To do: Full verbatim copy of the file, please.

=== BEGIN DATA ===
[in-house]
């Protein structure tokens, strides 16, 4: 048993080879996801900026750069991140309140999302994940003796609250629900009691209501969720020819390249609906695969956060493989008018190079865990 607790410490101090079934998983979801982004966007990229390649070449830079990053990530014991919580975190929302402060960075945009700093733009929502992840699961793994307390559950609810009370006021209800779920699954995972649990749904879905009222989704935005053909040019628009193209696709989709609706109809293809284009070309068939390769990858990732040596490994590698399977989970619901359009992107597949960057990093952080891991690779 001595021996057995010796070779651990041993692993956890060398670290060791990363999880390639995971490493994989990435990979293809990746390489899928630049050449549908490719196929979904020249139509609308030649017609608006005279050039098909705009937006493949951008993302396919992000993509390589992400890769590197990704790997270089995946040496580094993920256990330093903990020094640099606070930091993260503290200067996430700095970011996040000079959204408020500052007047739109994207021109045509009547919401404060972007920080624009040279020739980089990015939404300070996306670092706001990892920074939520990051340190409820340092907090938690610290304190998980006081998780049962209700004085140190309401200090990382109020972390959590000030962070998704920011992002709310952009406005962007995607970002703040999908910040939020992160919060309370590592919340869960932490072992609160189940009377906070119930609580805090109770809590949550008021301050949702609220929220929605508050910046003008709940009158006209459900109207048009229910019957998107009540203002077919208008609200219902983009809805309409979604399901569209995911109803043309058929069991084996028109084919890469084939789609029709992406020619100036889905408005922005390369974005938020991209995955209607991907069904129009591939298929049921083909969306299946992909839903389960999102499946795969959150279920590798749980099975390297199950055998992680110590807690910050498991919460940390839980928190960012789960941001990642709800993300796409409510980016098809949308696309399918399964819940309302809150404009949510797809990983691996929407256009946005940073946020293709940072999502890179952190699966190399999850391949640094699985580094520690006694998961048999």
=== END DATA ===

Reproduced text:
[in-house]
């Protein structure tokens, strides 16, 4: 048993080879996801900026750069991140309140999302994940003796609250629900009691209501969720020819390249609906695969956060493989008018190079865990 607790410490101090079934998983979801982004966007990229390649070449830079990053990530014991919580975190929302402060960075945009700093733009929502992840699961793994307390559950609810009370006021209800779920699954995972649990749904879905009222989704935005053909040019628009193209696709989709609706109809293809284009070309068939390769990858990732040596490994590698399977989970619901359009992107597949960057990093952080891991690779 001595021996057995010796070779651990041993692993956890060398670290060791990363999880390639995971490493994989990435990979293809990746390489899928630049050449549908490719196929979904020249139509609308030649017609608006005279050039098909705009937006493949951008993302396919992000993509390589992400890769590197990704790997270089995946040496580094993920256990330093903990020094640099606070930091993260503290200067996430700095970011996040000079959204408020500052007047739109994207021109045509009547919401404060972007920080624009040279020739980089990015939404300070996306670092706001990892920074939520990051340190409820340092907090938690610290304190998980006081998780049962209700004085140190309401200090990382109020972390959590000030962070998704920011992002709310952009406005962007995607970002703040999908910040939020992160919060309370590592919340869960932490072992609160189940009377906070119930609580805090109770809590949550008021301050949702609220929220929605508050910046003008709940009158006209459900109207048009229910019957998107009540203002077919208008609200219902983009809805309409979604399901569209995911109803043309058929069991084996028109084919890469084939789609029709992406020619100036889905408005922005390369974005938020991209995955209607991907069904129009591939298929049921083909969306299946992909839903389960999102499946795969959150279920590798749980099975390297199950055998992680110590807690910050498991919460940390839980928190960012789960941001990642709800993300796409409510980016098809949308696309399918399964819940309302809150404009949510797809990983691996929407256009946005940073946020293709940072999502890179952190699966190399999850391949640094699985580094520690006694998961048999």